Fighting with Property: A Study of Kwakiutl Potlatching and Warfare, 1792-1930

Fighting with Property: A Study of Kwakiutl Potlatching and Warfare, 1792-1930

Fighting with Property: A Study of Kwakiutl Potlatching and Warfare, 1792-1930

Fighting with Property: A Study of Kwakiutl Potlatching and Warfare, 1792-1930

Excerpt

The subject of this study is the cultural history of the Kwakiutl Indians during the period from 1792 to about 1930: 1792 is the date of Vancouver's visit to the Kwakiutl, which is the first known contact of the people with Europeans; a potlatch is recorded for 1936 but data for the past twenty-five years are most inadeguate and 1930 marks a somewhat arbitrary endpoint when they give out. Within this period Kwakiutl culture was in intensive contact with the new European culture and changes occurred which were at once the development of tendencies already present in Kwakiutl life and the result of pressures put upon it by the powerful surrounding culture.

There is an exceptionally large ethnographic literature on the Kwakiutl. Franz Boas, and George Hunt under Boas' direction, recorded what is probably the largest body of textual materials that we possess for the study of any primitive culture, and in addition to this remarkable collection of work materials there are massive studies by Boas of Kwakiutl social organization, ceremonial life, mythology, art and language. Also, there exists a large amount of historical data which has never been used either in its own terms or in relation to the texts, ethnographic reports or analyses of Kwakiutl culture. It is the aim of the present study to utilize both the historical and the cultural materials in order to achieve understanding of the processes at work in Kwakiutl life under the conditions of contact.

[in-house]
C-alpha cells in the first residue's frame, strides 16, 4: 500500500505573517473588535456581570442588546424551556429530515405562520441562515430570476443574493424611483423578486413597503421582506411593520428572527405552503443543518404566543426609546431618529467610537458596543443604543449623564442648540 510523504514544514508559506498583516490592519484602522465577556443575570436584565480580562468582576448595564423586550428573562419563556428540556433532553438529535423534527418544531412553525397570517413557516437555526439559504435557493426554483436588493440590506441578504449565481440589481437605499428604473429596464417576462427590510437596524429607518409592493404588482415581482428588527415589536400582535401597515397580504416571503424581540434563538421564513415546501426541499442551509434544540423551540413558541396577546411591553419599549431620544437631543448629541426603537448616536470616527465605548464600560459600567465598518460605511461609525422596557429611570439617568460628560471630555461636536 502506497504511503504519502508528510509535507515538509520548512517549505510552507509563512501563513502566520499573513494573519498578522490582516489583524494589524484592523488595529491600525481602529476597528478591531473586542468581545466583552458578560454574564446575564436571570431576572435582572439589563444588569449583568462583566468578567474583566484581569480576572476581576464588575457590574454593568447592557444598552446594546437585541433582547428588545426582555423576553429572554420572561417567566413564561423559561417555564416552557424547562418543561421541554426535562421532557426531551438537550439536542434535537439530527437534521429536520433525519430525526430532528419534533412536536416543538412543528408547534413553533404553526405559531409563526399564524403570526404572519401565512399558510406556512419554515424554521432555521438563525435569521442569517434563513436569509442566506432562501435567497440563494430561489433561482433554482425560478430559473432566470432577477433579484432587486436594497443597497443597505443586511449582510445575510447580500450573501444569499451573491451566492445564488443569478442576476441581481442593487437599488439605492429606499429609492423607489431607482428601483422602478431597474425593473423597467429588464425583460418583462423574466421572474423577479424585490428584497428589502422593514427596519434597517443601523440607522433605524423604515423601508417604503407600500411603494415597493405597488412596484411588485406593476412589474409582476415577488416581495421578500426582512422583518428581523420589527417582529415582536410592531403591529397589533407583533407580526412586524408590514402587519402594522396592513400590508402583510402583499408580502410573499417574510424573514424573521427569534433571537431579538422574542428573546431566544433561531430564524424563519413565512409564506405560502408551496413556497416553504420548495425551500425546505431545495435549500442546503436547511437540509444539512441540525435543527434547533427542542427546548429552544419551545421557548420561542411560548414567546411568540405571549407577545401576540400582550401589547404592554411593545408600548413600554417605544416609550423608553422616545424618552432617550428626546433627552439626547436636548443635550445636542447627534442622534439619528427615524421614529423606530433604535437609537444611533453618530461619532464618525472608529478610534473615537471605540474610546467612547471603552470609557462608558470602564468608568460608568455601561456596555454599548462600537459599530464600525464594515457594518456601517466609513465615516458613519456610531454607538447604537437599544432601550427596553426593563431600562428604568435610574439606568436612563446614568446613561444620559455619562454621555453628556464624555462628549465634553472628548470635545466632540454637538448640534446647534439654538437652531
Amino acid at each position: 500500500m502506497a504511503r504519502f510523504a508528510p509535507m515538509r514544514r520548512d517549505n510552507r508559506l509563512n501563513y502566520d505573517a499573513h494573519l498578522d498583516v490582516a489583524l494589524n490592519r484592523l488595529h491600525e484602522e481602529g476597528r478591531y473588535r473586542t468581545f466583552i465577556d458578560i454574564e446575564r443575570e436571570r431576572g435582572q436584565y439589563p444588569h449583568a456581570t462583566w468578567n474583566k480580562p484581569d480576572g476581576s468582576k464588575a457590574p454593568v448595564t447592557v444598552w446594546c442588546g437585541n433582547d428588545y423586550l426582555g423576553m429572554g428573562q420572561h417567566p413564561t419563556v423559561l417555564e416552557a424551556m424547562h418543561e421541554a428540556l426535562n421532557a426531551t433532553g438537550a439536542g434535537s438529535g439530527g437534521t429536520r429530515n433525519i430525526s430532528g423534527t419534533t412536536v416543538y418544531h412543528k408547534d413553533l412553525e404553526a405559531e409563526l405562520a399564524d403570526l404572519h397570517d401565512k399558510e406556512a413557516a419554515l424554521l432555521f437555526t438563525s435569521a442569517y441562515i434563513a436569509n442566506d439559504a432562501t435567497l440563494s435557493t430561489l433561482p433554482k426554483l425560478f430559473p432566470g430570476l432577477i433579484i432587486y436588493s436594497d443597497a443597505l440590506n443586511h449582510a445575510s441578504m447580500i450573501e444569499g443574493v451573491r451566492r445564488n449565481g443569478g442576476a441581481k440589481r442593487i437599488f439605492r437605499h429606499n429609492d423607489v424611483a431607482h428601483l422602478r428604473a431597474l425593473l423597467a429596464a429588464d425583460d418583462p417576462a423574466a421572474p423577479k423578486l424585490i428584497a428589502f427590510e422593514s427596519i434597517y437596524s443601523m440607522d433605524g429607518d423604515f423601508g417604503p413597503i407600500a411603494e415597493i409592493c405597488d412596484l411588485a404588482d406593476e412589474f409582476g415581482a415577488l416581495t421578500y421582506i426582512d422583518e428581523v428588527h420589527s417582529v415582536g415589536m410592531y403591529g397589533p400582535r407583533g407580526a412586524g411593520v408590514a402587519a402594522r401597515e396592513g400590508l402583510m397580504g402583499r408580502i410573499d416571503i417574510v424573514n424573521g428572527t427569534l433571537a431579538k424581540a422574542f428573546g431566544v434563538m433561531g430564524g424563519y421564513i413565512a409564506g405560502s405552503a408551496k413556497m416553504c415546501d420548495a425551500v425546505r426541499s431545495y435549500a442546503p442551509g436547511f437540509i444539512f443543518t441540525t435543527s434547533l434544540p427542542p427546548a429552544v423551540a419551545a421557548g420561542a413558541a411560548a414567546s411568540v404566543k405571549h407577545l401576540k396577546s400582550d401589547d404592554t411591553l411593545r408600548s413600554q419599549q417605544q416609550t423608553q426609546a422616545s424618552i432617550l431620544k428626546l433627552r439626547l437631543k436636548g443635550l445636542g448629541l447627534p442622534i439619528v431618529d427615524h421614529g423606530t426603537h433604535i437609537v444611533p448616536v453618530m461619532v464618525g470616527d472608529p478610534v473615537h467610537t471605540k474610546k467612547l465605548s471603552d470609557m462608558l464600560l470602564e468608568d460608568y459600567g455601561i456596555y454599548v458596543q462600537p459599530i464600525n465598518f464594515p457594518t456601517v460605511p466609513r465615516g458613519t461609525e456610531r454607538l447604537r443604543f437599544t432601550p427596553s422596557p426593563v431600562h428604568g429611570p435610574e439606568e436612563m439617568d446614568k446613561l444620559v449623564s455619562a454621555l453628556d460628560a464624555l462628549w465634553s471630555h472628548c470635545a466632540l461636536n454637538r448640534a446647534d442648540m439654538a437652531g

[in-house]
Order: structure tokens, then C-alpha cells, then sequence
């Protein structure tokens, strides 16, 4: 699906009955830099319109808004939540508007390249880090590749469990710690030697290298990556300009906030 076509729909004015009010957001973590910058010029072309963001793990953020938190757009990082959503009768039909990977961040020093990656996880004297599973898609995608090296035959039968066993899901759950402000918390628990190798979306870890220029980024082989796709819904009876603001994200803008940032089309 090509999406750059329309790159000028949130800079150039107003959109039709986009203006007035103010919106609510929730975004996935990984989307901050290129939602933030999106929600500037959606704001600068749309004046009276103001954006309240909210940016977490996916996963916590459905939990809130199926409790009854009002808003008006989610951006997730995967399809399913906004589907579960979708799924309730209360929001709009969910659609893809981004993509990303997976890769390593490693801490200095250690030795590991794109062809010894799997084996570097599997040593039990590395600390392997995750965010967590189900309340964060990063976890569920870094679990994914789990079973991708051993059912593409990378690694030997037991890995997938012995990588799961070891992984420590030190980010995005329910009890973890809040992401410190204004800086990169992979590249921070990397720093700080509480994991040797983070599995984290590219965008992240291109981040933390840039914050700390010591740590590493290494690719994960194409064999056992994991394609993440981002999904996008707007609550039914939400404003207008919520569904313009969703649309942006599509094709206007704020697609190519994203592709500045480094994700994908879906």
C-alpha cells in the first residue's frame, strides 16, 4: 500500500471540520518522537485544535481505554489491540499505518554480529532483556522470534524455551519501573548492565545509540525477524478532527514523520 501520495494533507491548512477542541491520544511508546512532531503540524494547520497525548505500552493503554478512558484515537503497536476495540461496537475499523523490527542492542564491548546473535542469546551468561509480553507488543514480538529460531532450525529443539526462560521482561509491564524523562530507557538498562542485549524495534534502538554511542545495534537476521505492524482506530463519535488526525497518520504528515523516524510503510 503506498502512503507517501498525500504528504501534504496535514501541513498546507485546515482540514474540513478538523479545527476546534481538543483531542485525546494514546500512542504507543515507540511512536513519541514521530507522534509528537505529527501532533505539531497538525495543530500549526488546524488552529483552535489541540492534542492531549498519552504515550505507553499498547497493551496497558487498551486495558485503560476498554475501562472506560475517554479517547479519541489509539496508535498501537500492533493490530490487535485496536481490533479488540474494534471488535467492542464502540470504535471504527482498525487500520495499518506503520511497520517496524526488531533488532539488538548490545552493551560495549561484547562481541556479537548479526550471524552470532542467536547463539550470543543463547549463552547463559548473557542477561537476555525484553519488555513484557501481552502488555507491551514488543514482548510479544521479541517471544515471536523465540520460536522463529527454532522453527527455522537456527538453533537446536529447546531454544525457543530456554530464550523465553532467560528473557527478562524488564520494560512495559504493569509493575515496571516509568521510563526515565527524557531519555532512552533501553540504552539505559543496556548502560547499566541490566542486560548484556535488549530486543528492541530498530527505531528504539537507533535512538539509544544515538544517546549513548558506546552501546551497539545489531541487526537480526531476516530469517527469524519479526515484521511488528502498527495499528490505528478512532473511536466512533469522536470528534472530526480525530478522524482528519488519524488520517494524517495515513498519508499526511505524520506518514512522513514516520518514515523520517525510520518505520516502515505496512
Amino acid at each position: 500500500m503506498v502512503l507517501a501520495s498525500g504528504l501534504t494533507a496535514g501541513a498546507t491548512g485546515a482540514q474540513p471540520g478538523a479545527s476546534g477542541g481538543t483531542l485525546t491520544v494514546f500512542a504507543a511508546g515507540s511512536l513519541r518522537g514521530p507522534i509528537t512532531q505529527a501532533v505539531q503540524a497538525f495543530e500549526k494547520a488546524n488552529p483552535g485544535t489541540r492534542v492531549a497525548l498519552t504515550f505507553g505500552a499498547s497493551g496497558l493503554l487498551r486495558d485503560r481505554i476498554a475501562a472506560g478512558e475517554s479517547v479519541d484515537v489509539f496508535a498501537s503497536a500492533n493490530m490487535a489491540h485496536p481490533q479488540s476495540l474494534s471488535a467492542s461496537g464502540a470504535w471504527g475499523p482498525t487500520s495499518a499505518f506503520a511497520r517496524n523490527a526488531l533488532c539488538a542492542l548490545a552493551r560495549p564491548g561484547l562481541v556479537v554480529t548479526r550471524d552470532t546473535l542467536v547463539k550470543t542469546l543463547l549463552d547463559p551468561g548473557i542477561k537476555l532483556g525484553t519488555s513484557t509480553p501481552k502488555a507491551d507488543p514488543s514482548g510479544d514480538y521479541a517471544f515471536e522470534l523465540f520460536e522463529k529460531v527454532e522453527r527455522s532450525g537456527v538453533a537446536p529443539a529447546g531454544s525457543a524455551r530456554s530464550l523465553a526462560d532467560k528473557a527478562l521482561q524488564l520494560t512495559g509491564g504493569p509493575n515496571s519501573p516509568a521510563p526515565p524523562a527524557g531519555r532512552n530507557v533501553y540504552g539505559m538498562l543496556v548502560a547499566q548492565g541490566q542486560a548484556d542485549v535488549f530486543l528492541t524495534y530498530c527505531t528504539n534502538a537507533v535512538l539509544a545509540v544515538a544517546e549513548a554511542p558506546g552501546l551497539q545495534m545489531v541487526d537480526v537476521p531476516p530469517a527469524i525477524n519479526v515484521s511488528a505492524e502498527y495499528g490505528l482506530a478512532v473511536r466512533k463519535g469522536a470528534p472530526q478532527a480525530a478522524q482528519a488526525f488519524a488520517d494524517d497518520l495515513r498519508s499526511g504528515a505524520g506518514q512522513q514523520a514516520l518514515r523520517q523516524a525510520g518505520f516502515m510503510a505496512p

Analysis of the historical and cultural data combined reveals a major shift to have taken place in Kwakiutl life during the time it has been known to history. This change was the great increase in the vigor of the potlatch, or the distribution of property out of rivalry for social prestige, and the co-existent decrease and final extinction of warfare and physical violence. The full proof of the occurrence of this change which the Kwakiutl themselves noted as "fighting with property" instead of "fighting with weapons" and the tracing out of the many interrelated factors that caused it to occur are the tasks of this enquiry.

The orientation of this research has been towards an understanding of the Kwakiutl as they were revealed by their history. The manifest causes of historical changes have been exhaustively examined and have required that particular prominence be given to developments in the economic field. In keeping with this approach and with the desire to present the material in the most explicit and uncontroversial way possible, little concern has been given to the "psychology" of the people. Yet it is undeniable that the results of the study, which show the Kwa-

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